BEIRUT: The security situation is increasingly discouraging Arab firms from entering the Lebanese market, with their share of new business registrations dropping drastically in 2013, according to the Investment Development Authority in Lebanon.
The share of Arab companies out of the total number of foreign firms that registered in Lebanon in 2013 dropped to 25 percent compared to 44 percent in 2012, according to a report released this week by IDAL.
“Travels warning by Gulf countries advising their citizens against visiting Beirut due to the unstable security situation has been the main reason behind the lack of Arab investments in Lebanon,” IDAL head Nabil Itani told The Daily Star.
Emirati companies topped the list of Arab firms, representing 12 percent of foreign companies that registered in 2013 followed by Egypt and Syria at 5 percent and 3 percent.
However, despite the drop in the share of Arab investments, 60 foreign companies registered in Lebanon in 2013, a slight increase compared to 56 in 2012, the report said.
European firms registering at the Economy and Trade Ministry, including companies that opened branches, subsidiaries or representative offices, made up 50 percent of new entrants to Lebanon.
The U.K. topped the list with a 17 percent share followed by Spain and Italy with 7 and 5 percent.
“The registration of new European firms under the current circumstances is a sign that Lebanon represents on the long term an investment opportunity and that the current situation is only temporarily,” Itani said.
Itani added that Lebanon was attracting European firms due to its competitiveness in terms of a highly skilled labor force at a lower cost than Eastern European countries, its strong banking system and the country’s geographic proximity and openness to both Arab countries and the West.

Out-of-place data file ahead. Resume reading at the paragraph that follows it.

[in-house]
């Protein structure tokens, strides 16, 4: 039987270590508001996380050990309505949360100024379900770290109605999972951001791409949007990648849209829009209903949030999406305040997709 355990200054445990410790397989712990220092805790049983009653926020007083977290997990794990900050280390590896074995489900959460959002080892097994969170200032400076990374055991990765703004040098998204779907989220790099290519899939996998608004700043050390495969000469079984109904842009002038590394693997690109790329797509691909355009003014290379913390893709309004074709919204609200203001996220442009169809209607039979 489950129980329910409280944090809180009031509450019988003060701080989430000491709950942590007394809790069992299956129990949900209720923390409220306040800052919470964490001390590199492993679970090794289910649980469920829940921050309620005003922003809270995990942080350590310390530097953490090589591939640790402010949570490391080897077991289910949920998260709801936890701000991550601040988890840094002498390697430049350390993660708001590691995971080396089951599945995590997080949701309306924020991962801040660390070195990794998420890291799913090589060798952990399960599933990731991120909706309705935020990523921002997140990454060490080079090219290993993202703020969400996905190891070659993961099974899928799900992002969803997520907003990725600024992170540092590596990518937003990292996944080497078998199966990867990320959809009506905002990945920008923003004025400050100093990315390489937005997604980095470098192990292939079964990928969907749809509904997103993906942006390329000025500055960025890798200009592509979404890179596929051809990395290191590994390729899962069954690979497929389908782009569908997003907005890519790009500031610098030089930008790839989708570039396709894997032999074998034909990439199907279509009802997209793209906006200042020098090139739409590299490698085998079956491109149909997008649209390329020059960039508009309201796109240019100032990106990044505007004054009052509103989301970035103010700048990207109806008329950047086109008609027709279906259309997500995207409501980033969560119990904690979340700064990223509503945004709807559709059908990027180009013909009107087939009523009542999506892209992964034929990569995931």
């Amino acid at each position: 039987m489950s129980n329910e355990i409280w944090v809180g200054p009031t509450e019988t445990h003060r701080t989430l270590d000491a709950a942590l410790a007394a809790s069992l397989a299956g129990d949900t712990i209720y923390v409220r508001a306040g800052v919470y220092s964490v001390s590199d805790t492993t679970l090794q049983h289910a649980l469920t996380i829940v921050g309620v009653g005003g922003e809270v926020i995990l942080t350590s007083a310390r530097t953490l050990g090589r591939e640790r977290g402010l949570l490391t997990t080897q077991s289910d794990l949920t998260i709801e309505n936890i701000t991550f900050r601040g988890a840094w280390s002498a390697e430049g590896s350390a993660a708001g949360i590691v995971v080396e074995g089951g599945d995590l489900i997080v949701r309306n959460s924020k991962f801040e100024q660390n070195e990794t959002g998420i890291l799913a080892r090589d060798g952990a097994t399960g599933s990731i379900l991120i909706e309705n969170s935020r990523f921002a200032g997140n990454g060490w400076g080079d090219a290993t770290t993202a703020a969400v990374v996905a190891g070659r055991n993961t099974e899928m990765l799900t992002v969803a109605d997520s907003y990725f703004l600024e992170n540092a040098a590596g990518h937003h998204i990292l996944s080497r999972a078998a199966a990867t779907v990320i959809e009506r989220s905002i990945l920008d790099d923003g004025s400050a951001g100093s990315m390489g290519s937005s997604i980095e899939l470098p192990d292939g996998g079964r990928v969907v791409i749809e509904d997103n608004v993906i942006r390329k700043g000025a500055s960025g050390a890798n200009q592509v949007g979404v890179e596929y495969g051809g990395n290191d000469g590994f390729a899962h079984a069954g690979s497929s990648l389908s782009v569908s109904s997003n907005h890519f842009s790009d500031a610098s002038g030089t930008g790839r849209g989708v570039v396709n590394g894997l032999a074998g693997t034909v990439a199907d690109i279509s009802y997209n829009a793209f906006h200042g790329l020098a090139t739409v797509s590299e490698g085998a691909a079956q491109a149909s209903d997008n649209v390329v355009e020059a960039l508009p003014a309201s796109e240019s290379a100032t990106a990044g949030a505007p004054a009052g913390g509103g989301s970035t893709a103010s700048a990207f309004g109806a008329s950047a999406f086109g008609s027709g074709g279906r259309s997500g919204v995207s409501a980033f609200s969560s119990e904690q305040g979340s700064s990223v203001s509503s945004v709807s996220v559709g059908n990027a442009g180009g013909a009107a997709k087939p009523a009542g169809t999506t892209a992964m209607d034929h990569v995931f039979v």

According to IDAL, Lebanon’s average labor cost stands at $9.60 per hour compared to, for example, around $13.20 per hour in the Czech Republic.
“All those factors are important for foreign firms, particularly in the ICT sector,” Itani said.
According to the IDAL report, the service sector attracted the largest number of companies.
Firms involved in financial services, consulting, research and education, transport and logistics, and health care accounted for 28.3 percent of foreign companies that registered in Lebanon in 2013.
The trade and industry sector maintained a significant share of foreign businesses at 16.7 percent, including foreign companies that trade pharmaceuticals, chemicals, machinery and equipment as well as food and beverages.
The media sector saw an increase in interest, attracting 15 percent of total foreign companies that registered in Lebanon in 2013, followed by the real estate and retail sectors, both at a 13.3 percent share.
Despite Lebanon’s efforts to attract foreign investment, many businesses still complain about red tape, the lack of regulatory reforms and, most importantly, corruption.